Individual personalities are thought to feature each of these five broad traits to some degree. When the traits are measured, some people rate higher and others rate lower: Someone can be more conscientious and less agreeable than most people, for instance, while scoring about average on the other traits. These traits remain fairly stable during adulthood.
People can also differ on the more specific facets that make up each of the Big Five traits. A relatively extroverted person might be highly sociable but not especially assertive.
The five-factor model is widely used by personality researchers, but it is not the only model. A more recently introduced six-factor model known as HEXACO adds the factor of honesty-humility to the original five traits.
The Big Five traits are typically assessed using one of multiple questionnaires.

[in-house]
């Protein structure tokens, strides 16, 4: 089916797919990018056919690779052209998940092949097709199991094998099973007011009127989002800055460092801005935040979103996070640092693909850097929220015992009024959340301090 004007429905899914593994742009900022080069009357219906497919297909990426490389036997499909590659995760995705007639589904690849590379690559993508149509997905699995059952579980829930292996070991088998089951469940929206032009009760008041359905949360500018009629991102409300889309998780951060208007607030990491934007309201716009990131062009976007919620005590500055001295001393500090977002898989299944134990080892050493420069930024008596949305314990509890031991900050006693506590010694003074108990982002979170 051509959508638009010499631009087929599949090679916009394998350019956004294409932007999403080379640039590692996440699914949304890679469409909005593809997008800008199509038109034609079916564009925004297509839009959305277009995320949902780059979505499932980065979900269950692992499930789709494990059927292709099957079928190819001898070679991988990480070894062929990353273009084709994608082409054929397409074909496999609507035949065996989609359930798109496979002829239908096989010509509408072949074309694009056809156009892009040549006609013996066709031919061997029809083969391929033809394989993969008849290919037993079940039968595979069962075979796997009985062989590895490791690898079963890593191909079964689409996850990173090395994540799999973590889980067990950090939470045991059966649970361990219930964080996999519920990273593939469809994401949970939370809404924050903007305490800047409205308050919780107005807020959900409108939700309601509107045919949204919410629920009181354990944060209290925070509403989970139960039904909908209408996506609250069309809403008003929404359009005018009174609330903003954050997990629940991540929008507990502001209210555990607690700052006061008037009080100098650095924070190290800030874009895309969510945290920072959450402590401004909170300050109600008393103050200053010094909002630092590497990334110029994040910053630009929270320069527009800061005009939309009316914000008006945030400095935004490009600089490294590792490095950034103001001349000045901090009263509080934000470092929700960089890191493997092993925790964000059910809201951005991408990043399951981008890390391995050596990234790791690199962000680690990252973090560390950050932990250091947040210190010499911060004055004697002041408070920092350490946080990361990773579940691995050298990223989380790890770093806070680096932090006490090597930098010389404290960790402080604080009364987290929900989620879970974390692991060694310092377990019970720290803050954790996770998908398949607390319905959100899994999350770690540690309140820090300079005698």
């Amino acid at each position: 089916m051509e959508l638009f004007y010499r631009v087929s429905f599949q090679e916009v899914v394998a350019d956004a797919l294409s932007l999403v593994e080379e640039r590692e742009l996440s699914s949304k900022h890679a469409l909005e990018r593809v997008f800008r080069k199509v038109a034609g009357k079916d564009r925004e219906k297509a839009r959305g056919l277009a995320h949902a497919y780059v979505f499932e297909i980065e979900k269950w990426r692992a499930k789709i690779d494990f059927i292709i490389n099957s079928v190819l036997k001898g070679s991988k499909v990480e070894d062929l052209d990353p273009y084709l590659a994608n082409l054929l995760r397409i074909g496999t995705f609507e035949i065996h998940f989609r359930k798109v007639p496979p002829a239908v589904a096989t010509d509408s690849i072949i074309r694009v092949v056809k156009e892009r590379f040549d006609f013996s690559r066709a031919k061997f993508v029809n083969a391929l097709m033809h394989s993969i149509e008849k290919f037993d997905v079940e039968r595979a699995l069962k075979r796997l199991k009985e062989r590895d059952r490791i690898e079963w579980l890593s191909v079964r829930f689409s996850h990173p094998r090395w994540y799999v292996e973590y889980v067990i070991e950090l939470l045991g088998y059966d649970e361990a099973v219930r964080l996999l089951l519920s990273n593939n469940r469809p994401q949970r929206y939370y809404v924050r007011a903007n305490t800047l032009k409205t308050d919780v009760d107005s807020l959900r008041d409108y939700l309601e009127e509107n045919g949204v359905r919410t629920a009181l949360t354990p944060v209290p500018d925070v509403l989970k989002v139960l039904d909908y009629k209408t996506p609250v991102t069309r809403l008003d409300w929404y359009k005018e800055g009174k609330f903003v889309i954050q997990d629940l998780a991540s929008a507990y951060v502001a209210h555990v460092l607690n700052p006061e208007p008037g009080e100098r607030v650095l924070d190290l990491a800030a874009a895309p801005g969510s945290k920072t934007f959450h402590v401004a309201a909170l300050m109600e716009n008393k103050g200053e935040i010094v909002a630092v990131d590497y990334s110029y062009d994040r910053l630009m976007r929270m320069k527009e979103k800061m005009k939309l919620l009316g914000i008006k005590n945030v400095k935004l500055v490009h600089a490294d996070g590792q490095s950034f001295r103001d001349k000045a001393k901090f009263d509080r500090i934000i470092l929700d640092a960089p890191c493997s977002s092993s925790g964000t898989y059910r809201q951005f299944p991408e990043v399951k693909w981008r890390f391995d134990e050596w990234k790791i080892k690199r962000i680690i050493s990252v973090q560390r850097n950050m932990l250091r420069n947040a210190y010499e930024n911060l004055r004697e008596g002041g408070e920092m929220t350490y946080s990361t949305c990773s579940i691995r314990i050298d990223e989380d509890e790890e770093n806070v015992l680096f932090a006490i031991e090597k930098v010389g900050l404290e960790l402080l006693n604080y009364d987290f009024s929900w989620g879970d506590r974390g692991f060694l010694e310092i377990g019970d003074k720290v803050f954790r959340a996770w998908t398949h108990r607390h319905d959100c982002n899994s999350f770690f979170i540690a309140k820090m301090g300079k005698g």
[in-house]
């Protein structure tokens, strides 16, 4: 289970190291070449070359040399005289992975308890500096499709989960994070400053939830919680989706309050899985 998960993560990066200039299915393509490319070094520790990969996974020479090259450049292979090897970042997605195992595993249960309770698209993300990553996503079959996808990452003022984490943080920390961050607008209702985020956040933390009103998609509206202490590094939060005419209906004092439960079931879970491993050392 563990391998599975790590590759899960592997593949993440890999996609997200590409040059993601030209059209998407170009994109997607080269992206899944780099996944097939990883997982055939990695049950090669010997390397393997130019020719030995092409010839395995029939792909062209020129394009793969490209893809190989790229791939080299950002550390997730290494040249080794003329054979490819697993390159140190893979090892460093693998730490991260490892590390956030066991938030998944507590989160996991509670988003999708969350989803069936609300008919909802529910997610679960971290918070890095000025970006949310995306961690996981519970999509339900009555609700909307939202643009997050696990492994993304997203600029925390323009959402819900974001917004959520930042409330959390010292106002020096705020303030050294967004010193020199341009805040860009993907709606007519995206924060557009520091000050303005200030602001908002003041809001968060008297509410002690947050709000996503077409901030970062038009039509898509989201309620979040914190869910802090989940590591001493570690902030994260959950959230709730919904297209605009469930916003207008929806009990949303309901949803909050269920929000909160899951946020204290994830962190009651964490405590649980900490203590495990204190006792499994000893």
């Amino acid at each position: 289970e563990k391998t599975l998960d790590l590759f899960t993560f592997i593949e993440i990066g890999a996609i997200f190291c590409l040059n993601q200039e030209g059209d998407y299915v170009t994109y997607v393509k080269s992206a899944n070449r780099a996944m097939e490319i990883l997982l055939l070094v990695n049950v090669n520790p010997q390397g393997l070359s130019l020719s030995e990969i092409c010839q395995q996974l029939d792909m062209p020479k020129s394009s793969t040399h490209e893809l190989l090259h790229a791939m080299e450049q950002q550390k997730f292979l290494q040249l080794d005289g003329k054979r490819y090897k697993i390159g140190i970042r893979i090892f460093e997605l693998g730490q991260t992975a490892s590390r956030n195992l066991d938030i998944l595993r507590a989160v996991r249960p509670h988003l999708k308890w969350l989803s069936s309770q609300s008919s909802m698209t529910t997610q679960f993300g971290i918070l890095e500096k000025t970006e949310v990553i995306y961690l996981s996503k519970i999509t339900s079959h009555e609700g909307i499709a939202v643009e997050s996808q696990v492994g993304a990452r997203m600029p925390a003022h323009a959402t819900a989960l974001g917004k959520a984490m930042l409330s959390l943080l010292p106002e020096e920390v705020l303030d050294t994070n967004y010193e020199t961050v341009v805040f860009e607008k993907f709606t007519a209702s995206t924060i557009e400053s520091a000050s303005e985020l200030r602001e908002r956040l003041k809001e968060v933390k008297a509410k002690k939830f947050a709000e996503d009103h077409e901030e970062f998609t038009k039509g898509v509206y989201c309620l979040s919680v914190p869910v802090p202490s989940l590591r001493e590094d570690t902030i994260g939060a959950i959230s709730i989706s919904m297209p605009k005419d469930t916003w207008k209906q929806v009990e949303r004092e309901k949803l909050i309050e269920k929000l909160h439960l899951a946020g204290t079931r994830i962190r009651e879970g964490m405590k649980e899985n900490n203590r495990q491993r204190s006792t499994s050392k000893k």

While these tests vary in the exact terms they use for each trait, they essentially cover the same broad dimensions, providing high-to-low scores on each: openness to experience (also called open-mindedness or just openness), conscientiousness, extroversion (the reverse of which is introversion), agreeableness, and neuroticism (sometimes negative emotionality or emotional stability).
The original version of the measurement was the Neuroticism-Extroversion-Openness Inventory (NEO-I). This version only measured three of the Big Five personality traits. It was later revised to include all five traits and renamed the NEO Personality Inventory (NEO PI)